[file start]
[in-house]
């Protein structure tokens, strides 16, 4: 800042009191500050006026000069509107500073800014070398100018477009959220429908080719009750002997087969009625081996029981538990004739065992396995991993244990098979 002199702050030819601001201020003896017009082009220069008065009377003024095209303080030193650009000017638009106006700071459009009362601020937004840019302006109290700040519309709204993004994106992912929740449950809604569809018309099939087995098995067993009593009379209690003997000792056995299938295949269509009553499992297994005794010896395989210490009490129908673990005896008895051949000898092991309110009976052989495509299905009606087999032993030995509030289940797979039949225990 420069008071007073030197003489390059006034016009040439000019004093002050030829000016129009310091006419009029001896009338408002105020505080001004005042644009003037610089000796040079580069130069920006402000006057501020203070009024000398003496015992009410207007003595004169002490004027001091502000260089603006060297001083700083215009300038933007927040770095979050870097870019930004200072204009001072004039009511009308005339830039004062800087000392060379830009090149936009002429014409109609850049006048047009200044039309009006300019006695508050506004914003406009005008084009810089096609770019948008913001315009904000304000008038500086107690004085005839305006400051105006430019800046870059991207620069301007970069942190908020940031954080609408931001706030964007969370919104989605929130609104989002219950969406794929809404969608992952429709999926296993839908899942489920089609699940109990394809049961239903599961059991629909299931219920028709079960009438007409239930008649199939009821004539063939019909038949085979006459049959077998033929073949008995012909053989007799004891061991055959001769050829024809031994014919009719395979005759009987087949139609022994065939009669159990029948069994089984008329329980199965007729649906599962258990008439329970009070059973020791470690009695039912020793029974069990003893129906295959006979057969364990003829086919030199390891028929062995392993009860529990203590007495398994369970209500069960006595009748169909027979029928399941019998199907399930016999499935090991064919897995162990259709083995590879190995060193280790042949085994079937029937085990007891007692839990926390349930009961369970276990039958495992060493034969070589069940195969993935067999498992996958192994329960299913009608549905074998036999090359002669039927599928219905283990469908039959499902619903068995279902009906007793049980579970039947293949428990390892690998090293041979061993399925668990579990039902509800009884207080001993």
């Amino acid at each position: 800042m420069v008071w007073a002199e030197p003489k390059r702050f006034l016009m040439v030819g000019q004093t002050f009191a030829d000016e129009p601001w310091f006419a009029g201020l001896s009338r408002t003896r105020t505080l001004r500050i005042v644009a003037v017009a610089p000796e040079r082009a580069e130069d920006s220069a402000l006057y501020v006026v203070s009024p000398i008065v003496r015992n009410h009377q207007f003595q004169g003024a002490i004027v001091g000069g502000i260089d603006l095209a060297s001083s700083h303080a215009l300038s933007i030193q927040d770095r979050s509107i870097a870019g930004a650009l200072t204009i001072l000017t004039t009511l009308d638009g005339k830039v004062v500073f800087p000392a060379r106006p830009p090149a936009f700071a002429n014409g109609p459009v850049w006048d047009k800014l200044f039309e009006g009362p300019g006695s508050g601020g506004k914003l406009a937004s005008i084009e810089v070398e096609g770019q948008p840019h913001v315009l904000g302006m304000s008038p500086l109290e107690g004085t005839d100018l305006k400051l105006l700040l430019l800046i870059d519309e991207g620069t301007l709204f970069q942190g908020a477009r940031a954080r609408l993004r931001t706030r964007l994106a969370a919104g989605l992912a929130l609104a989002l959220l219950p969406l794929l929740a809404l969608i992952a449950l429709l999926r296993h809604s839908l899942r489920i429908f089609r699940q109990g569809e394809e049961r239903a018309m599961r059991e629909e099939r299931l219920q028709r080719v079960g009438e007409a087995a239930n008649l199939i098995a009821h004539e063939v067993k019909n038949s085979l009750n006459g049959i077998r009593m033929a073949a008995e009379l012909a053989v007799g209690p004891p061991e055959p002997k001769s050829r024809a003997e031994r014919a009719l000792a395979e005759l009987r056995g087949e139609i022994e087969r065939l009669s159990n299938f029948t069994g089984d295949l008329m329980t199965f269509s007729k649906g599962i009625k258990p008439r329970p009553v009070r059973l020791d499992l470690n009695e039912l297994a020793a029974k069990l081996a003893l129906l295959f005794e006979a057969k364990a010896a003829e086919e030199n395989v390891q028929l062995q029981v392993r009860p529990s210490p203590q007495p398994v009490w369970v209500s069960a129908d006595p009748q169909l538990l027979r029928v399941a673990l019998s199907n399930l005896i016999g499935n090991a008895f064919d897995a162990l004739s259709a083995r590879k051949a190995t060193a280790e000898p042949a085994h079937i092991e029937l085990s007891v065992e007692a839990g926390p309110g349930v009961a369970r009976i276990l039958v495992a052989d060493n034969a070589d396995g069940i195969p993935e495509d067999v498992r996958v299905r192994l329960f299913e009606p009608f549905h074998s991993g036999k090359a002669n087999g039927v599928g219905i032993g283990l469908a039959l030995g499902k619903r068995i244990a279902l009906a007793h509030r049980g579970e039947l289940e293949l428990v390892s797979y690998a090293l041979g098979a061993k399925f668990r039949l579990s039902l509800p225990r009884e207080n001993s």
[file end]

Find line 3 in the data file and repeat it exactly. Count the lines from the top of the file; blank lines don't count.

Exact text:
């Amino acid at each position: 800042m420069v008071w007073a002199e030197p003489k390059r702050f006034l016009m040439v030819g000019q004093t002050f009191a030829d000016e129009p601001w310091f006419a009029g201020l001896s009338r408002t003896r105020t505080l001004r500050i005042v644009a003037v017009a610089p000796e040079r082009a580069e130069d920006s220069a402000l006057y501020v006026v203070s009024p000398i008065v003496r015992n009410h009377q207007f003595q004169g003024a002490i004027v001091g000069g502000i260089d603006l095209a060297s001083s700083h303080a215009l300038s933007i030193q927040d770095r979050s509107i870097a870019g930004a650009l200072t204009i001072l000017t004039t009511l009308d638009g005339k830039v004062v500073f800087p000392a060379r106006p830009p090149a936009f700071a002429n014409g109609p459009v850049w006048d047009k800014l200044f039309e009006g009362p300019g006695s508050g601020g506004k914003l406009a937004s005008i084009e810089v070398e096609g770019q948008p840019h913001v315009l904000g302006m304000s008038p500086l109290e107690g004085t005839d100018l305006k400051l105006l700040l430019l800046i870059d519309e991207g620069t301007l709204f970069q942190g908020a477009r940031a954080r609408l993004r931001t706030r964007l994106a969370a919104g989605l992912a929130l609104a989002l959220l219950p969406l794929l929740a809404l969608i992952a449950l429709l999926r296993h809604s839908l899942r489920i429908f089609r699940q109990g569809e394809e049961r239903a018309m599961r059991e629909e099939r299931l219920q028709r080719v079960g009438e007409a087995a239930n008649l199939i098995a009821h004539e063939v067993k019909n038949s085979l009750n006459g049959i077998r009593m033929a073949a008995e009379l012909a053989v007799g209690p004891p061991e055959p002997k001769s050829r024809a003997e031994r014919a009719l000792a395979e005759l009987r056995g087949e139609i022994e087969r065939l009669s159990n299938f029948t069994g089984d295949l008329m329980t199965f269509s007729k649906g599962i009625k258990p008439r329970p009553v009070r059973l020791d499992l470690n009695e039912l297994a020793a029974k069990l081996a003893l129906l295959f005794e006979a057969k364990a010896a003829e086919e030199n395989v390891q028929l062995q029981v392993r009860p529990s210490p203590q007495p398994v009490w369970v209500s069960a129908d006595p009748q169909l538990l027979r029928v399941a673990l019998s199907n399930l005896i016999g499935n090991a008895f064919d897995a162990l004739s259709a083995r590879k051949a190995t060193a280790e000898p042949a085994h079937i092991e029937l085990s007891v065992e007692a839990g926390p309110g349930v009961a369970r009976i276990l039958v495992a052989d060493n034969a070589d396995g069940i195969p993935e495509d067999v498992r996958v299905r192994l329960f299913e009606p009608f549905h074998s991993g036999k090359a002669n087999g039927v599928g219905i032993g283990l469908a039959l030995g499902k619903r068995i244990a279902l009906a007793h509030r049980g579970e039947l289940e293949l428990v390892s797979y690998a090293l041979g098979a061993k399925f668990r039949l579990s039902l509800p225990r009884e207080n001993s």